THE HERITAGE OF THE FIRST BAPTIST CHURCH OF VENICE

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An Interview with Spud Anderson

A recent conversation with VNC candidate Raphael "Spud" Anderson about the First Baptist Church of Venice and its importance to Venice.

Spud Anderson Venice, CA

 

Jon Wolff:  Your family was active in the church.

Spud Anderson:  Yes.  And my grandmother’s funeral was held there.

JW:  So you go way back with First Baptist Church.

SA:  Absolutely.  My family goes way back.

JW:  And your family was part of the group that contributed to the building of it.

SA:  Yes. My mother loved that church.  And that church was very important to the African-American Community.  I don’t understand why they [the present owners, the Penskes] want to get rid of the church.  The church was sold very underhandedly.  It’s upsetting that they would do this.  It’s like they’re trying to erase the History of African-Americans in Venice.  It looks like that.  It looks like a coordinated effort.

JW:  I think that’s exactly what it is.  I don’t think it’s an accident at all.

SA:  The church was always a central point for the Community during the sad times in the Community.  The People would gather there. They would get inspiration there.  I’ve been to many funerals there.  I’ve been to many weddings there.  It was a focal point of the Community.  And I grew up with my mom there.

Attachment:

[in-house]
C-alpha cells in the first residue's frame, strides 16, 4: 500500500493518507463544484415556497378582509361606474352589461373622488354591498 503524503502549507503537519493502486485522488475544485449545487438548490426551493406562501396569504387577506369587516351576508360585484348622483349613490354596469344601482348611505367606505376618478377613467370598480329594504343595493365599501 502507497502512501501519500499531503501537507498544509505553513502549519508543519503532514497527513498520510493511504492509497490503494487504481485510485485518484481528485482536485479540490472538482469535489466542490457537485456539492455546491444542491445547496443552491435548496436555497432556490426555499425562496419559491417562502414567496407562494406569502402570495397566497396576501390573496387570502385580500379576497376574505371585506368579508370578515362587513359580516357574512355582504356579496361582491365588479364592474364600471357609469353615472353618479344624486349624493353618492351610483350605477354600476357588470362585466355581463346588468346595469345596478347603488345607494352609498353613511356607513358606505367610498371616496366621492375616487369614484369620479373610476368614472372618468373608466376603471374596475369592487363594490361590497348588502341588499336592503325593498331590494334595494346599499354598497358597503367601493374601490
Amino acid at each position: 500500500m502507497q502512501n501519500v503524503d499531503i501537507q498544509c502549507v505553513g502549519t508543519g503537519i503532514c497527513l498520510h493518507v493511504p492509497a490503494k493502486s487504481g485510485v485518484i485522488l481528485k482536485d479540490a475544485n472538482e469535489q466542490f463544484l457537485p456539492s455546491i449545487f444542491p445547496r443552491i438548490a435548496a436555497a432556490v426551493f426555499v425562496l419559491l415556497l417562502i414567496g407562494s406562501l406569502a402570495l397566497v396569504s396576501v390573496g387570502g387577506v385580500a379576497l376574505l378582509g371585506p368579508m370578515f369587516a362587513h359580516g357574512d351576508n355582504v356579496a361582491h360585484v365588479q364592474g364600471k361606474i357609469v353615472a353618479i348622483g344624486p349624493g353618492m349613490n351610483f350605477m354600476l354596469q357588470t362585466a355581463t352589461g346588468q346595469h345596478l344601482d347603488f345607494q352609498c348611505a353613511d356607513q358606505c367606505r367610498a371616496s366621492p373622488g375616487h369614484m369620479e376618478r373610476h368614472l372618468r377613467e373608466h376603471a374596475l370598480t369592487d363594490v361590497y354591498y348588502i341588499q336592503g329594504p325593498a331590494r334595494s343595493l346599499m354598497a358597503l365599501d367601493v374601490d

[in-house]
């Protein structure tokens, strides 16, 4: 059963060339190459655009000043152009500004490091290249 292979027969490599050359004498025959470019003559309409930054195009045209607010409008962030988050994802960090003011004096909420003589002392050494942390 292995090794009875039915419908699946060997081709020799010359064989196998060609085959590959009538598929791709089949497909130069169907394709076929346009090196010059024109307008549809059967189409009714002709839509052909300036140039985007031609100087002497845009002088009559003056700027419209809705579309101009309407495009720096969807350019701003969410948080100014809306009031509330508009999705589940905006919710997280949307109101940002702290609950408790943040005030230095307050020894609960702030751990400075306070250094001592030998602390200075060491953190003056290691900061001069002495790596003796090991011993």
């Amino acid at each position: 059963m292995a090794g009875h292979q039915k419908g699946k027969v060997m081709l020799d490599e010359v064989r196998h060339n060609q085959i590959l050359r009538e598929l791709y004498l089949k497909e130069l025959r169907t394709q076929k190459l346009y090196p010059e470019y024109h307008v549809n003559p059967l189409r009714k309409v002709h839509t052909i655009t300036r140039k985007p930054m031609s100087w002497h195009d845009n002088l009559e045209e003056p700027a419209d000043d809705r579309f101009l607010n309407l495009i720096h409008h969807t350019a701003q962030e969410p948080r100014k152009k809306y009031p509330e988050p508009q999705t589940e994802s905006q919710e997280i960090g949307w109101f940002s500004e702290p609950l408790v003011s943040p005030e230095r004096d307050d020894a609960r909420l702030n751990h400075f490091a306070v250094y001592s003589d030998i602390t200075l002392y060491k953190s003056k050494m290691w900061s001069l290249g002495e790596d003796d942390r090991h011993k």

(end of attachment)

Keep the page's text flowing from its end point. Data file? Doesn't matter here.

JW:  Who was the pastor of the First Baptist Church of Venice then?

SA:  Pastor Holmes [E.L. Holmes].  He lived on Brooks and 7th.  It’s upsetting to see the history of the church…  W.E.B. Du Bois spoke at the church.  It would seem that, just from the historic perspective, they would say, “Hey, this church is central.”  But they want to turn it into a single-family dwelling?  Really?

JW:  That intersection is called Pastor E.L. Holmes Square.  But all you get is a commemorative plaque.

SA:  The church needs to stay.  We can revitalize the Community where the people are lost.  The church is central.  And I don’t just say that about African-Americans.  I say that about all of Venice.  The Jewish heritage, the Japanese heritage… the heritage of diversity.  For any group, it’s not right to just erase that.  That’s what America is striving to be.  And it’s what Venice always was.

JW:  That’s absolutely right.  Do you want to say anything about your candidacy for VNC [Venice Neighborhood Council]?

SA:  I would say that my ears are as open as my mouth.  I will put my ideas on the conveyor belt of ideas and others can add to the ideas.  It’s ours and we can make it better.

JW:  This would be different from the current VNC’s ideas about blocking out anybody who doesn’t make them money.

SA:  Just like the scandal with the universities, you see what’s wrong.  Thomas Jefferson wrote about how capitalism was going to be the danger to the new republic.  And it is.  We are being sold out.  Righteousness is not an emotion; it is a duty that we have.  I to you and you to me.  We have to get back to that.  If we are going to grow and survive, we must evolve into that.  Just pure greed is destroying us.  We have working families that can’t pay rent.  We’ve got to take it back.

JW:  Are these some of the values that you got from being part of the First Baptist Church of Venice?

SA:  These are the values that I got from First Baptist Church and my home.  These are the values that my People brought from the South when they came here.  These are the values, and we’re selling them out.  It’s not prosperity; it’s greed.

JW:  Thank you.

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